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Pakistani women and children wait to be given a fresh meal at a camp for families displaced by floods run by the Pakistan Air Force
The UN money is meant to prevent widespread malnutritionImage: AP

Aid appeal

September 18, 2010

The United Nations made its largest disaster appeal ever on Friday, requesting a total of some $2 billion (1.5 billion euros) for Pakistan where floods continue to devastate the country.


The United Nations requested an additional $1.6 billion (1.2 billion euros) in aid for Pakistan on Friday, bringing the total aid request to $2 billion. UN Secretary General Ban Ki-moon described the ongoing floods as "the worst natural disaster the United Nations has responded to in its 65-year history."

The UN said it was the largest disaster appeal it had ever made, topping the $1.5 billion in aid for victims of the January earthquake in Haiti.

"We are seeing the equivalent of a new disaster every few days in Pakistan," said Valerie Amos, the UN's humanitarian affairs and emergency relief coordinator. "Our task is to give people the help they need."

Looming epidemics

The UN Office for the Coordination of Humanitarian Affairs said the money would be used to meet the needs of 14 million people over the next 12 months. It said the aid would buy food, set up emergency camps and reconstruct drinking water and sanitation infrastructure.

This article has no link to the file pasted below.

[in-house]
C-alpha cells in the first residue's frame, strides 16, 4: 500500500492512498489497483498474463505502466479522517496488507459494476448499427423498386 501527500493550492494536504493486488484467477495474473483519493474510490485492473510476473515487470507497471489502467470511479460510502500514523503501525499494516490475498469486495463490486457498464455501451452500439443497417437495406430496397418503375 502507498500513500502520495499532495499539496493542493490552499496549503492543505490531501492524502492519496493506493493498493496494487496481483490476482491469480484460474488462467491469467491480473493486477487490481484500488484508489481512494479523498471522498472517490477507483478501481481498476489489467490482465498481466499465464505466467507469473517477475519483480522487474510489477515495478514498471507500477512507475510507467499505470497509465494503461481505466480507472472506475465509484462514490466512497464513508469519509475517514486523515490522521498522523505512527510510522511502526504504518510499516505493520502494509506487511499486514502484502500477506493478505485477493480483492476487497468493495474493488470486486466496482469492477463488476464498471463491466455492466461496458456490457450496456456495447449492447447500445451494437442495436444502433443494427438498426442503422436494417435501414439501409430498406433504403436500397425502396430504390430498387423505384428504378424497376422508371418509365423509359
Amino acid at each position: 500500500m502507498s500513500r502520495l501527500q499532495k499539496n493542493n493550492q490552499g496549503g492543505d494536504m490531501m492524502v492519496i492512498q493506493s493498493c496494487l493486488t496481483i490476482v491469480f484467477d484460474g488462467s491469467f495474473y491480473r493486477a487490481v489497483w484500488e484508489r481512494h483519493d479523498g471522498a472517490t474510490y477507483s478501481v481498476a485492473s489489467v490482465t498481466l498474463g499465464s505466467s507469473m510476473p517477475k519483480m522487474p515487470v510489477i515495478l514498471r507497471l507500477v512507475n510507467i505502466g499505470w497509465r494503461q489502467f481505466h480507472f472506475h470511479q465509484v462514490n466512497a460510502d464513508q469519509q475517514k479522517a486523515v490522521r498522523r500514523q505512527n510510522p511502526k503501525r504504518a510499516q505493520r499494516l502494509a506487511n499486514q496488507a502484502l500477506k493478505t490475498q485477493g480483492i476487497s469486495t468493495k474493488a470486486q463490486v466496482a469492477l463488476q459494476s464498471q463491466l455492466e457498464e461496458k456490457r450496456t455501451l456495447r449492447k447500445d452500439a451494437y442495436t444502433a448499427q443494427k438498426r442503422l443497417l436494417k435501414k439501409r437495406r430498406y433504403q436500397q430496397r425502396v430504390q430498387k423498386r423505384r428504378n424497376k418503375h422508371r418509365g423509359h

An aerial view of the flooding in the province of Punjab, near the city of Multan in Pakistan
Flooding has damaged or destroyed some 1.9 million homesImage: AP

One in 10 Pakistanis has been affected by the flood, according to the UN, and millions are facing homelessness, malnutrition, the loss of livelihood and the risk of epidemics. Agencies are already reporting hundreds of thousands of cases of acute diarrhea, skin diseases, respiratory infections, malaria and dengue fever.

"The government and the people of Pakistan have already done much to help families affected by these floods," Amos said. "We must also do our part - we simply cannot stand by and watch the immense suffering in a disaster of this scale."

On Sunday a special ministerial meeting focused on Pakistan's crisis is scheduled at the United Nations headquarters. US Secretary of State Hillary Clinton and other key foreign ministers are set to attend.

Author: Holly Fox (AFP/AP/dpa/Reuters)
Editor: Matt Hermann

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